A call for more physiology at conservation conferences

Christine L. Madliger
Steven J. Cooke
Oliver P. Love, University of Windsor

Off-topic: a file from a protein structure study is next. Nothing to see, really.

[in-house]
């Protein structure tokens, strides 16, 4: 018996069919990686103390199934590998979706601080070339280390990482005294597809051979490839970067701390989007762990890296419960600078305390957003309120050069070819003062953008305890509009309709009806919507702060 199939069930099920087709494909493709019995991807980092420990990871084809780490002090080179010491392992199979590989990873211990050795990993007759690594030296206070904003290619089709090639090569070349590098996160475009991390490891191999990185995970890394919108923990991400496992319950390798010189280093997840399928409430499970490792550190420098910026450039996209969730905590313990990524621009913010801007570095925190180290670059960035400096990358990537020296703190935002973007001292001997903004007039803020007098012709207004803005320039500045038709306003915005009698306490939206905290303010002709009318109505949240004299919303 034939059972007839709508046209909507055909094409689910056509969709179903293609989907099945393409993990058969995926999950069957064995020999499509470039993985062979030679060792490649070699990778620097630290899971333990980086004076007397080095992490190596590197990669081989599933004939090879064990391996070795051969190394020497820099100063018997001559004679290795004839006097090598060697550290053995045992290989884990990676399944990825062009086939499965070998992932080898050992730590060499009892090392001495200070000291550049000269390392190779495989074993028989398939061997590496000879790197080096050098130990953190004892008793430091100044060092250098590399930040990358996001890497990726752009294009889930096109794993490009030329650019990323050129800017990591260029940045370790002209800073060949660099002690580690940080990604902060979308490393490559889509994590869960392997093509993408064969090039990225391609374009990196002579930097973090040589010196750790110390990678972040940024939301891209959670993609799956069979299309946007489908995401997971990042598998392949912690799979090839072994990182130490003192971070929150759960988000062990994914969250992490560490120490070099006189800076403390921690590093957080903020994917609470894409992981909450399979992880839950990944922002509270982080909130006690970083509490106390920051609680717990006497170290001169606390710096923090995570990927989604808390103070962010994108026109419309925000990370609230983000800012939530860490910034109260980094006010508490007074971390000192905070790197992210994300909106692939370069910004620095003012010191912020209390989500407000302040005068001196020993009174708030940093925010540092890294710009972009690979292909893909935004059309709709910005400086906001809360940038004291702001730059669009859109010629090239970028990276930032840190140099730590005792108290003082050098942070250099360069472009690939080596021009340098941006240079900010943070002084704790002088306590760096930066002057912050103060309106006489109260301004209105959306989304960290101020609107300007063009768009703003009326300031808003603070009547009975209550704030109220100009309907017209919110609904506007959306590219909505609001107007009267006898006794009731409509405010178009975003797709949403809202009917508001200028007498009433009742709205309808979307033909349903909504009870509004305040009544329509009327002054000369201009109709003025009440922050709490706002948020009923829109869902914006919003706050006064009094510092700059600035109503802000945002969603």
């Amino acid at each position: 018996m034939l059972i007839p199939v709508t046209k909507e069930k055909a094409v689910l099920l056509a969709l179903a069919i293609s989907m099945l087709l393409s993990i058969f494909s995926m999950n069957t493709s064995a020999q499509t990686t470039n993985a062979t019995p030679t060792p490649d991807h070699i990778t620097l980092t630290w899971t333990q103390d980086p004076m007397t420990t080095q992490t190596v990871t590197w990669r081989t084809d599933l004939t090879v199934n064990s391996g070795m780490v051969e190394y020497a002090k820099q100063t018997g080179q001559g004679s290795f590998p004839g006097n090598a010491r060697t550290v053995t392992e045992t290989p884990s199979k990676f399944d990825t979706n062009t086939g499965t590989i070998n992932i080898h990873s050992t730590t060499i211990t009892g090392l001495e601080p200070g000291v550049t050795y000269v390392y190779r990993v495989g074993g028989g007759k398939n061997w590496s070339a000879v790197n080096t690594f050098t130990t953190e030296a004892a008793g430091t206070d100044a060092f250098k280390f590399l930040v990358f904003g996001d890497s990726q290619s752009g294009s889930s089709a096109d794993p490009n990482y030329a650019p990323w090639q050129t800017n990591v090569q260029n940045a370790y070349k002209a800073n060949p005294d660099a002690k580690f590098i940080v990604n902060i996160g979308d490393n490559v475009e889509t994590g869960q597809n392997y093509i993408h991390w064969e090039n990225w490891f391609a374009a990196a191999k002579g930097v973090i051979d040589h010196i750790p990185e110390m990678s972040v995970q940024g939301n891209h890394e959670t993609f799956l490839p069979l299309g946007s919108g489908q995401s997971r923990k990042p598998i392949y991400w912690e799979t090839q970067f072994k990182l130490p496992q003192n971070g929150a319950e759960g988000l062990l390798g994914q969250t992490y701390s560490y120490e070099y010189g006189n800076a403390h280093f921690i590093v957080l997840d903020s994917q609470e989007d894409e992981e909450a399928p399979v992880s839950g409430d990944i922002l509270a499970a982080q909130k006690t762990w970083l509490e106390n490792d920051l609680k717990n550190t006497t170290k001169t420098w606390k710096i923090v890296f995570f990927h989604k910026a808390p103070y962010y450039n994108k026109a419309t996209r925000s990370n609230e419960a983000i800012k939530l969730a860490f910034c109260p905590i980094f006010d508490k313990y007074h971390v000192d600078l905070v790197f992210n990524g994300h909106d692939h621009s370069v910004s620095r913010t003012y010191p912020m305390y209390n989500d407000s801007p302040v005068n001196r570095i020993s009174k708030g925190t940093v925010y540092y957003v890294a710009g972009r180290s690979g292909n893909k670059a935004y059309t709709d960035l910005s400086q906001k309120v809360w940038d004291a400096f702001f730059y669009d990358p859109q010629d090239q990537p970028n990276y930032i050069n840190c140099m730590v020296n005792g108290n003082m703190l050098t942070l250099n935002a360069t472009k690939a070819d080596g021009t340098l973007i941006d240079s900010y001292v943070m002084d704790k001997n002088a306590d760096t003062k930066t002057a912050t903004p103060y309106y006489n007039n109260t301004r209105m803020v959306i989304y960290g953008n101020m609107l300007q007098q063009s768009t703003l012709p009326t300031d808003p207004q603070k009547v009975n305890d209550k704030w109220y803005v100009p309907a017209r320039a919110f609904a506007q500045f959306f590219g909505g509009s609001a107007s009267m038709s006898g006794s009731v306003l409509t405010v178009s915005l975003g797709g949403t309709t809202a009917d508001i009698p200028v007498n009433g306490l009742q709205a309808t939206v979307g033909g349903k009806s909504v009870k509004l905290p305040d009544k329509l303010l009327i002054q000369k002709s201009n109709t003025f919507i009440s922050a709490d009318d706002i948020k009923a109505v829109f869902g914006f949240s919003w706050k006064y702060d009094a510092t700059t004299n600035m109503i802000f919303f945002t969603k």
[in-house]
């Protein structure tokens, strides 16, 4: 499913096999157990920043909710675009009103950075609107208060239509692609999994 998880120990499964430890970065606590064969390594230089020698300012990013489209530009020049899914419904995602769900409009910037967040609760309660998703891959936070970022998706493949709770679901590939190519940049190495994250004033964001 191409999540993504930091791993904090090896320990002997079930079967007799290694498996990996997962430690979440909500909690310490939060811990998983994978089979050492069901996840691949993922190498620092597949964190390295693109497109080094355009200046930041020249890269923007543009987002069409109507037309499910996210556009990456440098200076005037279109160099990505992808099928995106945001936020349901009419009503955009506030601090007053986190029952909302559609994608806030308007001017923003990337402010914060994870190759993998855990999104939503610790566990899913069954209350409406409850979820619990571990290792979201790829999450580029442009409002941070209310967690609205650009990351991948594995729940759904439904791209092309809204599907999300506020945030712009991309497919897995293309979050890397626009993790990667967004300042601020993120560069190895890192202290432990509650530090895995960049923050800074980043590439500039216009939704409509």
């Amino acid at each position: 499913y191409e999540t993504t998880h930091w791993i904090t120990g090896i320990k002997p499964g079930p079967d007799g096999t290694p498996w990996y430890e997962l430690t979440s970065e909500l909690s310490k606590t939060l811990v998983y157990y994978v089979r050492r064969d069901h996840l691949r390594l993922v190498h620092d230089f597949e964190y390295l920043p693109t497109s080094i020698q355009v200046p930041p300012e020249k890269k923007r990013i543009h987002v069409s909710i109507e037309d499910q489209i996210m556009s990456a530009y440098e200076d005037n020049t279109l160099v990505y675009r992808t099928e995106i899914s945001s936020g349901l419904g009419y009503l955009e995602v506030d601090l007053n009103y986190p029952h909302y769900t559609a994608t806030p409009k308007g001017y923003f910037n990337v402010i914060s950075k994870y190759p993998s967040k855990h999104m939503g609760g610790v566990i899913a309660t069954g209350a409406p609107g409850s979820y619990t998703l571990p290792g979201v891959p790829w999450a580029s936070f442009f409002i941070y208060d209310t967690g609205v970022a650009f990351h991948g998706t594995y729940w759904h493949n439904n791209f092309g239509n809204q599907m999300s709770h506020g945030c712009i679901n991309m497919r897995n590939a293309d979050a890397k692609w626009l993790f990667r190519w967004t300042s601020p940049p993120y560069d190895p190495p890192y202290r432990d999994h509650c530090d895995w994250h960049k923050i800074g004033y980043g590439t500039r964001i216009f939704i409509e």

Scientific conferences are more impactful when they foster novel ideas, create new networks, and promote inter-disciplinary collaboration. The field of conservation physiology is inherently cross-disciplinary, representing the application of physiological techniques and knowledge to address conservation issues. Ideally, knowledge transfer comes from both directions: conservation biologists seek input on physiological techniques that can contribute to the success of their programs, and physiologists collaborate with conservation biologists to plan relevant applications for their work. To assess whether the level of integration between conservation and physiology has been increasing since the formal naming of the discipline of conservation physiology in 2006, we reviewed abstracts from conferences of three societies: Society for Conservation Biology (SCB), Society for Integrative and Comparative Biology (SICB), and Society for Experimental Biology (SEB). Specifically, we searched for physiology-related keywords in abstracts from SCB meetings, and for conservation-related keywords in abstracts from SICB and SEB. Our results indicate that the percentage of presentations incorporating physiology at conservation meetings has remained relatively steady (2–3%). In contrast, the percentage of presentations citing conservation applications has been rising at both of the integrative biology societies’ meetings and has reached 4.4 and 7.9% at SICB and SEB, respectively. We provide suggestions for why there may be discrepancies between conference types and ways to encourage the presence of physiological topics at future conservation meetings.